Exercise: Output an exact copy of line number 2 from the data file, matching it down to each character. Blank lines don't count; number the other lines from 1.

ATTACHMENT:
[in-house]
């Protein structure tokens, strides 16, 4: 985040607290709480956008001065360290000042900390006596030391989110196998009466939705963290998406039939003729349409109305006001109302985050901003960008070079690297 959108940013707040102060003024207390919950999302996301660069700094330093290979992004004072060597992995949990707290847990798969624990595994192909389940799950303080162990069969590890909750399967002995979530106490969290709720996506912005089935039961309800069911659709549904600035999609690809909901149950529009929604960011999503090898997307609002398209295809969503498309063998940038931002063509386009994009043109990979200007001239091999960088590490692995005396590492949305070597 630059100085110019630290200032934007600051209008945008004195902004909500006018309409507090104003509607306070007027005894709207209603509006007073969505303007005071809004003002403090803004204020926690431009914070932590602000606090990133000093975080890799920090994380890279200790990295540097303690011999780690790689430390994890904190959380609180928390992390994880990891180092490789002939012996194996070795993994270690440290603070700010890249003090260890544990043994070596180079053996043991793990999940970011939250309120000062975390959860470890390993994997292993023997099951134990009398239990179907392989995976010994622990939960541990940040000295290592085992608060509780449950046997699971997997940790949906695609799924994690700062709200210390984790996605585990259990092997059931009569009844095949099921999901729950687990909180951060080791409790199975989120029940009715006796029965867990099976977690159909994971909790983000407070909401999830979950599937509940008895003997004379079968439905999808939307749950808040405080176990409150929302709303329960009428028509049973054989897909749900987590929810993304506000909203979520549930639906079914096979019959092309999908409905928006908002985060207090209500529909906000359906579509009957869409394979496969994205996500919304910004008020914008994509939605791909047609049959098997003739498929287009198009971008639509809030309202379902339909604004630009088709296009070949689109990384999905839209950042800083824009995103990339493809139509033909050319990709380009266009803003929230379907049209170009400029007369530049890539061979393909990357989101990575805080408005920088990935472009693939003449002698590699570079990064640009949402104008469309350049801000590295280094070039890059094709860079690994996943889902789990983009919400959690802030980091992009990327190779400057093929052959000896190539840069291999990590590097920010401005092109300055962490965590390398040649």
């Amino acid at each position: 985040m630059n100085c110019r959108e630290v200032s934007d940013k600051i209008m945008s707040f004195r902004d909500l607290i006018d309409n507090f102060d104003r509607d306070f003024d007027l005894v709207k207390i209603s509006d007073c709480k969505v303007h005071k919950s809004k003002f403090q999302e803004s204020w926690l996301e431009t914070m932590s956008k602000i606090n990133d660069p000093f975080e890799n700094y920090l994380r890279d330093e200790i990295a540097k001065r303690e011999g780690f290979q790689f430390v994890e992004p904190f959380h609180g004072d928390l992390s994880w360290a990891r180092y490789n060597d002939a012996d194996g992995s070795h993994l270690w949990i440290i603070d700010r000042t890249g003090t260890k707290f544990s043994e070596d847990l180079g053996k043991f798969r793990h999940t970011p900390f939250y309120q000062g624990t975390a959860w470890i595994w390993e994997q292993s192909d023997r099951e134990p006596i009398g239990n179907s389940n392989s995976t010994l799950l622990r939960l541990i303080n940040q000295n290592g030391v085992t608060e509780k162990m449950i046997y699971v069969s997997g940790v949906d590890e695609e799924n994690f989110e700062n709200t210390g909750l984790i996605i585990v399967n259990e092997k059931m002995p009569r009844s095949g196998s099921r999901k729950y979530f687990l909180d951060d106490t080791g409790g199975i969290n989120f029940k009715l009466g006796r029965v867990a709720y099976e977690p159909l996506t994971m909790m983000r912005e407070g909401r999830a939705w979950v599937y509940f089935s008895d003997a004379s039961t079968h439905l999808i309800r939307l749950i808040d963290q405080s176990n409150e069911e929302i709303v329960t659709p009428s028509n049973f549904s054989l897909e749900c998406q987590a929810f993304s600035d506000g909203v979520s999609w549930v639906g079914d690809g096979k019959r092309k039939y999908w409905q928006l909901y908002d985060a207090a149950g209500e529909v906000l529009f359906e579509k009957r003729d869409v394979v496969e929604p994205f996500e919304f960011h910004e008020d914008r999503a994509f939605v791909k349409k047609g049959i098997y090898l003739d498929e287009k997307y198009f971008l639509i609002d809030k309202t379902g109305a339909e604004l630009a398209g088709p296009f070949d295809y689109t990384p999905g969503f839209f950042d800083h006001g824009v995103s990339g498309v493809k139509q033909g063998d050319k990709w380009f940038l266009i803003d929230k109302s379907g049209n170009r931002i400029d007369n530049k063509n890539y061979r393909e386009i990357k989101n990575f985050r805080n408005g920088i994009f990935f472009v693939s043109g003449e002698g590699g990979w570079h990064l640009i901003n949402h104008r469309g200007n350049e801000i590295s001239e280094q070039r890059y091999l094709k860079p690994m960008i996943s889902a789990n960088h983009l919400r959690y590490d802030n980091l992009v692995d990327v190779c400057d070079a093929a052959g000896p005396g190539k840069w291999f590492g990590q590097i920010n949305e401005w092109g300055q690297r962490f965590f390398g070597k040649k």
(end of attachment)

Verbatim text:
């Protein structure tokens, strides 16, 4: 985040607290709480956008001065360290000042900390006596030391989110196998009466939705963290998406039939003729349409109305006001109302985050901003960008070079690297 959108940013707040102060003024207390919950999302996301660069700094330093290979992004004072060597992995949990707290847990798969624990595994192909389940799950303080162990069969590890909750399967002995979530106490969290709720996506912005089935039961309800069911659709549904600035999609690809909901149950529009929604960011999503090898997307609002398209295809969503498309063998940038931002063509386009994009043109990979200007001239091999960088590490692995005396590492949305070597 630059100085110019630290200032934007600051209008945008004195902004909500006018309409507090104003509607306070007027005894709207209603509006007073969505303007005071809004003002403090803004204020926690431009914070932590602000606090990133000093975080890799920090994380890279200790990295540097303690011999780690790689430390994890904190959380609180928390992390994880990891180092490789002939012996194996070795993994270690440290603070700010890249003090260890544990043994070596180079053996043991793990999940970011939250309120000062975390959860470890390993994997292993023997099951134990009398239990179907392989995976010994622990939960541990940040000295290592085992608060509780449950046997699971997997940790949906695609799924994690700062709200210390984790996605585990259990092997059931009569009844095949099921999901729950687990909180951060080791409790199975989120029940009715006796029965867990099976977690159909994971909790983000407070909401999830979950599937509940008895003997004379079968439905999808939307749950808040405080176990409150929302709303329960009428028509049973054989897909749900987590929810993304506000909203979520549930639906079914096979019959092309999908409905928006908002985060207090209500529909906000359906579509009957869409394979496969994205996500919304910004008020914008994509939605791909047609049959098997003739498929287009198009971008639509809030309202379902339909604004630009088709296009070949689109990384999905839209950042800083824009995103990339493809139509033909050319990709380009266009803003929230379907049209170009400029007369530049890539061979393909990357989101990575805080408005920088990935472009693939003449002698590699570079990064640009949402104008469309350049801000590295280094070039890059094709860079690994996943889902789990983009919400959690802030980091992009990327190779400057093929052959000896190539840069291999990590590097920010401005092109300055962490965590390398040649």